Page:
File Number: 104200052
Kelowna, British Columbia - Charles Horvath-Allan, 20, disappeared in May 1989 from a campsite. A Canadian-born British national, was hiking across Canada and had plans to meet up with his mother and stepfather in Hong Kong by August 1989, but never made it.
He had been staying at a local hostel, the homes of friends and the Tiny Tent Town Campsite + RV Pk, 3316 Lakeshore Road, V1W 3T1, (near to route 97 in the city) and registered at various student employment agencies during May 1989.
He was last positively identified on the 26 May 1989 cashing a cheque at a bank in Orchard Pk. He was due to meet up with his mother and step-father in Hong Kong for his 21st birthday (and his mother's 40th) in August of that year.
He last contacted his parents by fax on 11 May 1989 but failed to contact them again to enable his mother to purchase his ticket to travel to Hong Kong.
A missing persons listing for Horvath-Allan noted that he left behind his tent and personal belongings and that foul play is suspected.
One source claims that they met Horvath-Allan in May 1989 and allowed him to stay at their home in Kelowna. The same source claims they saw him alive in the Live Wire nightclub in August 1989, but this claim is unverified.
Denise Horvath-Allan telephoned the Kelowna Detachment of the RCMP asking for their help in locating her son as she was anxious as she had not received an expected call from him in May 1989. After several more calls to the RCMP, Denise Horvath-Allan reported Charles missing on the 10 August 1989.
The Royal Canadian Mounted Police launched a search of the area inside the campsite in July 1990, after his mother Denise Horvath-Allan advised them that Charles had been camping at Tiny Tent Town. The RCMP retrieved some of Charles' clothing and a shaving bag from a 1989 Tiny Town resident.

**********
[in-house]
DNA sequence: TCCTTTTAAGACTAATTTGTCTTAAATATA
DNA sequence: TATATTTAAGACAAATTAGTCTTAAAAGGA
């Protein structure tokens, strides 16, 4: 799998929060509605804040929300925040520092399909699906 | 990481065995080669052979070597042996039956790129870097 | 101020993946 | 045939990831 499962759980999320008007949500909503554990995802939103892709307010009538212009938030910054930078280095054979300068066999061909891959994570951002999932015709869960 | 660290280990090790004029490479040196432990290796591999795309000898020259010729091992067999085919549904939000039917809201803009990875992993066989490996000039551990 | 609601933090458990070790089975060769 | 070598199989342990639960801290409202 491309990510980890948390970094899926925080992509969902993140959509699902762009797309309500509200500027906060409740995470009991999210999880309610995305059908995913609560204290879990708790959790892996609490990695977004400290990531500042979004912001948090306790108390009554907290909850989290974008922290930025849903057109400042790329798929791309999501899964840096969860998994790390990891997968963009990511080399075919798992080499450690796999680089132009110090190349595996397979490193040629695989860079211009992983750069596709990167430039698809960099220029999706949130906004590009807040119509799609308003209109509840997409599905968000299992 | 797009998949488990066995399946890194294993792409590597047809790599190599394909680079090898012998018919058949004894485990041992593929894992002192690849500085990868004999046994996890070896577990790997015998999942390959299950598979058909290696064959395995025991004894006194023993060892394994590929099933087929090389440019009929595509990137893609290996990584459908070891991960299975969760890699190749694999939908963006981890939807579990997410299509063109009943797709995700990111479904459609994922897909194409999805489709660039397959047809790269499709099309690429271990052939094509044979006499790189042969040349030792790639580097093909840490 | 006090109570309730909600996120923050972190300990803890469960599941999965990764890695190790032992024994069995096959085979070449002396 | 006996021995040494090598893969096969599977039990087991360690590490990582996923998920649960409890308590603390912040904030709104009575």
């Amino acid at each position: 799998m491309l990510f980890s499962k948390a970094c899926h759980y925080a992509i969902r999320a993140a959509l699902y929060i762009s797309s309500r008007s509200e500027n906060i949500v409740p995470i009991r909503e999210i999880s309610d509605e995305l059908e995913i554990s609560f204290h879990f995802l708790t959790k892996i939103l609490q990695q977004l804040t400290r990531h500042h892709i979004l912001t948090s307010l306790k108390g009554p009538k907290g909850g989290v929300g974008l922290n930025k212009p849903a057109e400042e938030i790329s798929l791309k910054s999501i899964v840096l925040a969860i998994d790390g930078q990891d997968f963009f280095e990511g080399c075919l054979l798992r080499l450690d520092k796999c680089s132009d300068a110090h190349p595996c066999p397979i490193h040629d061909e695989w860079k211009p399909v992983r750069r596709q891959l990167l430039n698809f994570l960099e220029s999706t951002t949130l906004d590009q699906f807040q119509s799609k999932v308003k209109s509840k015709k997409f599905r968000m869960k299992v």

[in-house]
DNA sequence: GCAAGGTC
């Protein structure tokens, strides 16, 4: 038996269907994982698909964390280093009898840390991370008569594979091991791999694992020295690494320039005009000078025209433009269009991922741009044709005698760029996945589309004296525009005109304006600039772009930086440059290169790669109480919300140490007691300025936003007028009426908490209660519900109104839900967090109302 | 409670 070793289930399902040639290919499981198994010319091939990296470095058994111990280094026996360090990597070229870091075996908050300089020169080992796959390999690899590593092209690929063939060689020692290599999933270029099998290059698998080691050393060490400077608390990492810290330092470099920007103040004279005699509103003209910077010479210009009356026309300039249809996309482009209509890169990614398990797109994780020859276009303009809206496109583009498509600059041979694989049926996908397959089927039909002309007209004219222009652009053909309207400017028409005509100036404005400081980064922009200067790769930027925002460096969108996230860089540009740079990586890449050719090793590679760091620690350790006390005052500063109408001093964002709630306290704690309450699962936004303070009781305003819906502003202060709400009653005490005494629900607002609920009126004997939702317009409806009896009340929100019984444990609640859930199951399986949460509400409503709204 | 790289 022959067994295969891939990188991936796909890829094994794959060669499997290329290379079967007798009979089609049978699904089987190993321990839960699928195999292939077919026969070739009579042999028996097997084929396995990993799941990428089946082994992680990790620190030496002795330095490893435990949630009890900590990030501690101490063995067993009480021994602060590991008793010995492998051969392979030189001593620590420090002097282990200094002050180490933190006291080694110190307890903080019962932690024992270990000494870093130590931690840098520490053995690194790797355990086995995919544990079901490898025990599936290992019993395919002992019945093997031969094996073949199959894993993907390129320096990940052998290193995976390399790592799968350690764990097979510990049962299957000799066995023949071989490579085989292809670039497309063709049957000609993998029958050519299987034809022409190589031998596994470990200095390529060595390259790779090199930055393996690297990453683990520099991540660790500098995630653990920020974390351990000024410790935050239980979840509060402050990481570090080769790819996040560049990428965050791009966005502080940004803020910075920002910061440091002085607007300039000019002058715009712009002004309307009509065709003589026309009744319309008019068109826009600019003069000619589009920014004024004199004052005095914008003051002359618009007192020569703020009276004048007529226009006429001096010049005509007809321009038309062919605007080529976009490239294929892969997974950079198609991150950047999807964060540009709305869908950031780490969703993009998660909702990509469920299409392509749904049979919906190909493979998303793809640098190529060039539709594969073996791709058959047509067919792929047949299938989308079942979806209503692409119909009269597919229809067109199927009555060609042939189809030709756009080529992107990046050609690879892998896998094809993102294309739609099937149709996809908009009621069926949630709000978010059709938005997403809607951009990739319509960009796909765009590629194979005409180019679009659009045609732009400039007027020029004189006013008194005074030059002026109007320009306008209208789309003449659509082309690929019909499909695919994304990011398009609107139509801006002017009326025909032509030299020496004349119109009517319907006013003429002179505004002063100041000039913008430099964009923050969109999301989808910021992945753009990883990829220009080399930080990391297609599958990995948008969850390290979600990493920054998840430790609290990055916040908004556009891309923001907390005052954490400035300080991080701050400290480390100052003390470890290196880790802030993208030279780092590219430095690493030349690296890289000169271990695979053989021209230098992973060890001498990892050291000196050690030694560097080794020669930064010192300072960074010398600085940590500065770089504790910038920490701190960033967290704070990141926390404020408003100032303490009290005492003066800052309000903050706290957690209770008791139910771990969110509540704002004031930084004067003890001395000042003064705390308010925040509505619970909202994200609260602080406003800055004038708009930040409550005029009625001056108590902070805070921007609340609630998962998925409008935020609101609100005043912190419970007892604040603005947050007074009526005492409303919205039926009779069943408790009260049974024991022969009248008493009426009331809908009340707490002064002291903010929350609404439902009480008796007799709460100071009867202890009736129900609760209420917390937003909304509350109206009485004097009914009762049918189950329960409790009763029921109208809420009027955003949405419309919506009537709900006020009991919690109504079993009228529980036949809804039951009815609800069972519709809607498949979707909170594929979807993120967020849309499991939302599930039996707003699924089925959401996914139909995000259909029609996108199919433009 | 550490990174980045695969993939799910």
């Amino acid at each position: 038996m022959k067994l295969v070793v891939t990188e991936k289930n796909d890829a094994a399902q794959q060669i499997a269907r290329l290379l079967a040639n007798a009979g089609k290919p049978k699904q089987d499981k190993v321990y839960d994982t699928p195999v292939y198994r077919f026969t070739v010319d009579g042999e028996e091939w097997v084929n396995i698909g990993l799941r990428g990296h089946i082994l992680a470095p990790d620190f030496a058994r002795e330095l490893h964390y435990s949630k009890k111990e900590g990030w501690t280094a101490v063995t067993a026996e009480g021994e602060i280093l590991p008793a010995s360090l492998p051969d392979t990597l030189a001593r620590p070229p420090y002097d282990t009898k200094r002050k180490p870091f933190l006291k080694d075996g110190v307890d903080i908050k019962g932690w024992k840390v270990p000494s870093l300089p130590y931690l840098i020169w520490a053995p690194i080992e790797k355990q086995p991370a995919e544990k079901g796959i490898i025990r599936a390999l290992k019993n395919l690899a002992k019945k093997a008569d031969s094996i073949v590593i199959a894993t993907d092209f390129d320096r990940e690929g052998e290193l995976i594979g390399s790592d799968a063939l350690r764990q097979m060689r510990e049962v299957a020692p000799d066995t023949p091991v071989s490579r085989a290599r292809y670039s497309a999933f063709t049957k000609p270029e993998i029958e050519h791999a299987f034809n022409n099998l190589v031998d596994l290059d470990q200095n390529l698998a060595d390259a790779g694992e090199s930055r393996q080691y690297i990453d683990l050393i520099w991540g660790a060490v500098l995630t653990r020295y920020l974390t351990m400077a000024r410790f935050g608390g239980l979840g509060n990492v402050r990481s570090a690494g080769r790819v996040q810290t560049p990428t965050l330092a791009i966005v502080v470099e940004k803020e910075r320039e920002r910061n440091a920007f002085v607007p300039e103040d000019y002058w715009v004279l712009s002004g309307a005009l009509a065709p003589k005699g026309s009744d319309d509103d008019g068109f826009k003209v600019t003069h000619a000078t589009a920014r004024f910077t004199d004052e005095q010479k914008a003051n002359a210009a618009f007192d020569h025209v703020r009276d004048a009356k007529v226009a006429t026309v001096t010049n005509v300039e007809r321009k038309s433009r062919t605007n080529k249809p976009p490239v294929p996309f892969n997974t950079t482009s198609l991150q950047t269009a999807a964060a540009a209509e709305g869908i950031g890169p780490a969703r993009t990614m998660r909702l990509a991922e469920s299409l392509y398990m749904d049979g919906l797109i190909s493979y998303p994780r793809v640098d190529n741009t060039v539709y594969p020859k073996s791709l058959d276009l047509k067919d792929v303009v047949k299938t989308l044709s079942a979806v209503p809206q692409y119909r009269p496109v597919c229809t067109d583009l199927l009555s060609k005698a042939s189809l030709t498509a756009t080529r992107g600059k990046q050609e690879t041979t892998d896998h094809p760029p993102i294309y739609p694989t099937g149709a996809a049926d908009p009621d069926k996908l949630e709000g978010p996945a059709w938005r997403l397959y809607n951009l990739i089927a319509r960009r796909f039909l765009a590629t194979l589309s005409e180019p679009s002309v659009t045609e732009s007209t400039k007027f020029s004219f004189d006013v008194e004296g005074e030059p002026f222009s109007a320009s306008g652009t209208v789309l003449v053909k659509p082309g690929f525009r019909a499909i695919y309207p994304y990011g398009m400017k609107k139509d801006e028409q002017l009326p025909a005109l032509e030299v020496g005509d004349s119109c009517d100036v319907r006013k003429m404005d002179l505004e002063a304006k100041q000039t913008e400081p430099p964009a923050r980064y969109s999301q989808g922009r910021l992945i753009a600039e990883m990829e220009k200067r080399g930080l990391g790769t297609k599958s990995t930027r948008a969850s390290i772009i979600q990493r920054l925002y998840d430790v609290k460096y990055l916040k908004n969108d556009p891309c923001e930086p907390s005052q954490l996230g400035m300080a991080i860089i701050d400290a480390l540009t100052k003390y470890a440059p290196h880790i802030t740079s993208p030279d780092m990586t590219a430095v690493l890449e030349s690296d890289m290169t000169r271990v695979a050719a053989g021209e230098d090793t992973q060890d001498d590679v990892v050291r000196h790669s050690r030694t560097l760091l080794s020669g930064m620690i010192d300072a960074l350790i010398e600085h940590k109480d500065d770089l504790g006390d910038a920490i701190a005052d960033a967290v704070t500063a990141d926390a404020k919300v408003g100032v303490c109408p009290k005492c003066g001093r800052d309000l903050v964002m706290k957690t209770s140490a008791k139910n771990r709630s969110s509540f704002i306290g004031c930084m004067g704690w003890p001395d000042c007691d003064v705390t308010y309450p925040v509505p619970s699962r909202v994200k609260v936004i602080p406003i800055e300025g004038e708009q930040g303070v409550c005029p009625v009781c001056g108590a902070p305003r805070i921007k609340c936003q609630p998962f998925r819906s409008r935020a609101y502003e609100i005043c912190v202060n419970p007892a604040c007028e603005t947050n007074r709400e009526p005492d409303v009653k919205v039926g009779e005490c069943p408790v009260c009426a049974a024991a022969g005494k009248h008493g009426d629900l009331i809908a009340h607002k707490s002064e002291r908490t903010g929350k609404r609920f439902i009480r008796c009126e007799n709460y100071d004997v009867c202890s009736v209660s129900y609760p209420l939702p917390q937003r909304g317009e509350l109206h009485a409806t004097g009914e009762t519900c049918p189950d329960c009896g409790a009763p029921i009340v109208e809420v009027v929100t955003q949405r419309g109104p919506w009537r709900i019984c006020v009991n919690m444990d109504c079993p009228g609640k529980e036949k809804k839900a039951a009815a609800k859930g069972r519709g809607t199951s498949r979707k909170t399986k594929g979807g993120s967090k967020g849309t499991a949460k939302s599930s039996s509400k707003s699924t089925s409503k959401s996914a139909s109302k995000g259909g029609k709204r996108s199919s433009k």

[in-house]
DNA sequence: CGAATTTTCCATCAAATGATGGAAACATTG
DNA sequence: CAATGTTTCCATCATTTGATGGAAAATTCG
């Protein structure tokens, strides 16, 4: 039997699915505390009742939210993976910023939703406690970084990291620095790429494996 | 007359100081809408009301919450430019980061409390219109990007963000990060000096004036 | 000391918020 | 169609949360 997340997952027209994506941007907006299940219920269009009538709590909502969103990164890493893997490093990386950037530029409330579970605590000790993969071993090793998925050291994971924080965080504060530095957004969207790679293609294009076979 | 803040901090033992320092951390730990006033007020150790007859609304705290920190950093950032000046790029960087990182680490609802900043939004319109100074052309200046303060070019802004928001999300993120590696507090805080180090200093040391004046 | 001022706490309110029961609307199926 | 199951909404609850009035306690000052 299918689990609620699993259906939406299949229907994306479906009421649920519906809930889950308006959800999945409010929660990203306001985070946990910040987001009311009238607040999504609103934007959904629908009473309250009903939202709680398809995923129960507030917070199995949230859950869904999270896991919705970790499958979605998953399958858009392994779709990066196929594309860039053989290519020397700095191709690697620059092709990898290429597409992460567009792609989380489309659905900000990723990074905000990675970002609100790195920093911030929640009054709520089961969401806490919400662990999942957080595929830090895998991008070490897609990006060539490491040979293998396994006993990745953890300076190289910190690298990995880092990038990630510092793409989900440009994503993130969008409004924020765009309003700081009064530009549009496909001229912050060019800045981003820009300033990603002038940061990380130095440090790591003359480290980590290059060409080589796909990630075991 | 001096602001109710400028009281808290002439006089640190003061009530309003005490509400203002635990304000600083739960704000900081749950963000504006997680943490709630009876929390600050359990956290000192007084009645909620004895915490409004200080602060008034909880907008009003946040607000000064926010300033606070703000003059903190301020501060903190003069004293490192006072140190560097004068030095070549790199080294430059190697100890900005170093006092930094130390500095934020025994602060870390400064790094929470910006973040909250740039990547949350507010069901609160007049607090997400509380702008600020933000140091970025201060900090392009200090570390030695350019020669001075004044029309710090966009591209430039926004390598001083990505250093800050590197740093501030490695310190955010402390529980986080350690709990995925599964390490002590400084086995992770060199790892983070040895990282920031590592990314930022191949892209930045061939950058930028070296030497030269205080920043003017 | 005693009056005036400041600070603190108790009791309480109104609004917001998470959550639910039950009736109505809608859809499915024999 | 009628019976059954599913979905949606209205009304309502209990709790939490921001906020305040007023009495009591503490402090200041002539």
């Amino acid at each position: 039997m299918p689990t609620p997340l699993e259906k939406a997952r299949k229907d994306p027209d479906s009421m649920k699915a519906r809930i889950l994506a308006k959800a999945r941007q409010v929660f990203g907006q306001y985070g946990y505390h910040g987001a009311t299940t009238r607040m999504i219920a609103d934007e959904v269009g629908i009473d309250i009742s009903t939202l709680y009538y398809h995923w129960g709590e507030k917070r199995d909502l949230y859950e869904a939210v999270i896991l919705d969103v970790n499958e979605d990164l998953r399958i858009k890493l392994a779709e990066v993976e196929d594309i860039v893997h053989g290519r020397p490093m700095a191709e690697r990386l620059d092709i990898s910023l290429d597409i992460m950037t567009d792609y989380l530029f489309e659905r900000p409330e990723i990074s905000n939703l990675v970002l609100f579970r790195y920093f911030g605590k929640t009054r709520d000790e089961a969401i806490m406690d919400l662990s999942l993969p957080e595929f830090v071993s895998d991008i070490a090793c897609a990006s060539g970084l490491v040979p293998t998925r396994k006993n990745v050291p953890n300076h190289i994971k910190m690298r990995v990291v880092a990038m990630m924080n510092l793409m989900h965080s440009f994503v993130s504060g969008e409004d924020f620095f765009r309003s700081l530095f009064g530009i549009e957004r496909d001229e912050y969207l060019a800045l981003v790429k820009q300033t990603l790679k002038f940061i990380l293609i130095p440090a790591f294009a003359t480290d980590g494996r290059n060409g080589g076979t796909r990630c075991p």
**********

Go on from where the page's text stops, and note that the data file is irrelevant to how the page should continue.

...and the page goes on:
In September 1995, the police found a decomposed body in the logging country around Kelowna. Horvath-Allan's family waited for six weeks to be told that the body found was not of their son. At that time, the police hadn't contacted Mrs. Allan or any family member about the find of the dead body; the family were informed via friends and relatives who had seen reports in the local press.
By 2010, the Serious Crime Unit of the RCMP at Kelowna listed Horvath-Allan as deceased. According to the Police, the case is still an open investigation.
File Number: 104200122
Kelowna, British Columbia - It's been 26 years since Mindy Tran rode her bike down a quiet Kelowna road and became the victim of one of this city's most infamous and ultimately unsolved crimes.
The eight-year-old had gone out to play just after dinner, Aug. 17, 1994. When she didn't return, a search was called and hundreds of area residents fanned out across the neighbourhood to find who was described by many as a studious and friendly child, according to Capital News archives.
Her body, which showed evidence of strangulation and sexual violation, was ultimately found six weeks later, Oct. 11, 1994, when a man with a divining rod led police to a shallow grave in Mission Creek Regional park.
Last year 2019, 25 years later, a small group of mourners met at the Mindy Tran Memorial, a tree with a sign next to it featuring her school photo and a dedication to the memory of the little girl.
The dedication reads, "See this tree that will grow instead of Mindy."
Roses were laid, kisses were blown and a prayer was said in Tran's memory.
"I want to remember the little girl. I want her to rest in peace," said Shui Lee, a friend of Tran family who helped search for Mindy.
Lee spoke on behalf of her parents who did not attend the ceremony because it was "too painful." However, Lee said that the couple is still grateful for the support of the community in the search for their daughter.
"Every night they are still so angry," said Lee.
For Sandi Giddings, her son lost a best friend all those years ago.
"There's not a day that goes by that we don't think of her," said Giddings, who also helped search for Tran.
Tran's memorial and her tree sits at the Springfield/ Ziprick Road parking lot, close to where she was found.
Shannon Murrin, a neighbour, was charged with her murder, but was acquitted and returned to Newfoundland, joined by one of his jurors, Kathy MacDonald, who later admitted they had fallen in love during the trial.
Since Murrin's acquittal, the murder remains unsolved.
What happened? Who is responsible? What do you think?
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